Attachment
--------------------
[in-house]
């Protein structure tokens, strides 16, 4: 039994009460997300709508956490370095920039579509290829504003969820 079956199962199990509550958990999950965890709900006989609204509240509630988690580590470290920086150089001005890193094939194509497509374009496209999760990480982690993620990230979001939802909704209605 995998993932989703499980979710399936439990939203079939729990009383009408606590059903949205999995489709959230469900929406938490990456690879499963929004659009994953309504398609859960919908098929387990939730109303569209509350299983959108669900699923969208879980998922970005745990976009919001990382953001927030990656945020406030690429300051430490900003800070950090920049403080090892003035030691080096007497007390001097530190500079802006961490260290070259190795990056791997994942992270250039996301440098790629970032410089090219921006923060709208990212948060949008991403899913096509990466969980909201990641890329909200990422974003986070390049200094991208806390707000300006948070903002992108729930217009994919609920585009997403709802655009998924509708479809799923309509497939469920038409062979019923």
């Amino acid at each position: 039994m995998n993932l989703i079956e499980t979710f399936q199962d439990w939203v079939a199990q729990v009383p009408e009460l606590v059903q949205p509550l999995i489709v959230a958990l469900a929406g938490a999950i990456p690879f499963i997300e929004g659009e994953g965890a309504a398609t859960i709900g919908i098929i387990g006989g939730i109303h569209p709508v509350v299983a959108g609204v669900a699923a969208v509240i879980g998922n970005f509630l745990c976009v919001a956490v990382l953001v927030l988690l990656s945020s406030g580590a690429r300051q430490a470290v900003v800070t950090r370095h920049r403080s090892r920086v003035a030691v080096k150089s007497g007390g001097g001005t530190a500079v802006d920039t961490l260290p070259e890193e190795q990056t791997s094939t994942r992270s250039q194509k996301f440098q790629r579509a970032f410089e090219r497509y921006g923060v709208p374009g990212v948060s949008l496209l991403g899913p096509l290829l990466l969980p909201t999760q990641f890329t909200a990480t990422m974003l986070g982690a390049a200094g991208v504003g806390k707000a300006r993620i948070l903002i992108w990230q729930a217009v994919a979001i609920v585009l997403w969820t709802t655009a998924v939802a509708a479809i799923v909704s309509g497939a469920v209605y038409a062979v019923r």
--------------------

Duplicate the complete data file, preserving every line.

[in-house]
């Protein structure tokens, strides 16, 4: 039994009460997300709508956490370095920039579509290829504003969820 079956199962199990509550958990999950965890709900006989609204509240509630988690580590470290920086150089001005890193094939194509497509374009496209999760990480982690993620990230979001939802909704209605 995998993932989703499980979710399936439990939203079939729990009383009408606590059903949205999995489709959230469900929406938490990456690879499963929004659009994953309504398609859960919908098929387990939730109303569209509350299983959108669900699923969208879980998922970005745990976009919001990382953001927030990656945020406030690429300051430490900003800070950090920049403080090892003035030691080096007497007390001097530190500079802006961490260290070259190795990056791997994942992270250039996301440098790629970032410089090219921006923060709208990212948060949008991403899913096509990466969980909201990641890329909200990422974003986070390049200094991208806390707000300006948070903002992108729930217009994919609920585009997403709802655009998924509708479809799923309509497939469920038409062979019923």
């Amino acid at each position: 039994m995998n993932l989703i079956e499980t979710f399936q199962d439990w939203v079939a199990q729990v009383p009408e009460l606590v059903q949205p509550l999995i489709v959230a958990l469900a929406g938490a999950i990456p690879f499963i997300e929004g659009e994953g965890a309504a398609t859960i709900g919908i098929i387990g006989g939730i109303h569209p709508v509350v299983a959108g609204v669900a699923a969208v509240i879980g998922n970005f509630l745990c976009v919001a956490v990382l953001v927030l988690l990656s945020s406030g580590a690429r300051q430490a470290v900003v800070t950090r370095h920049r403080s090892r920086v003035a030691v080096k150089s007497g007390g001097g001005t530190a500079v802006d920039t961490l260290p070259e890193e190795q990056t791997s094939t994942r992270s250039q194509k996301f440098q790629r579509a970032f410089e090219r497509y921006g923060v709208p374009g990212v948060s949008l496209l991403g899913p096509l290829l990466l969980p909201t999760q990641f890329t909200a990480t990422m974003l986070g982690a390049a200094g991208v504003g806390k707000a300006r993620i948070l903002i992108w990230q729930a217009v994919a979001i609920v585009l997403w969820t709802t655009a998924v939802a509708a479809i799923v909704s309509g497939a469920v209605y038409a062979v019923r």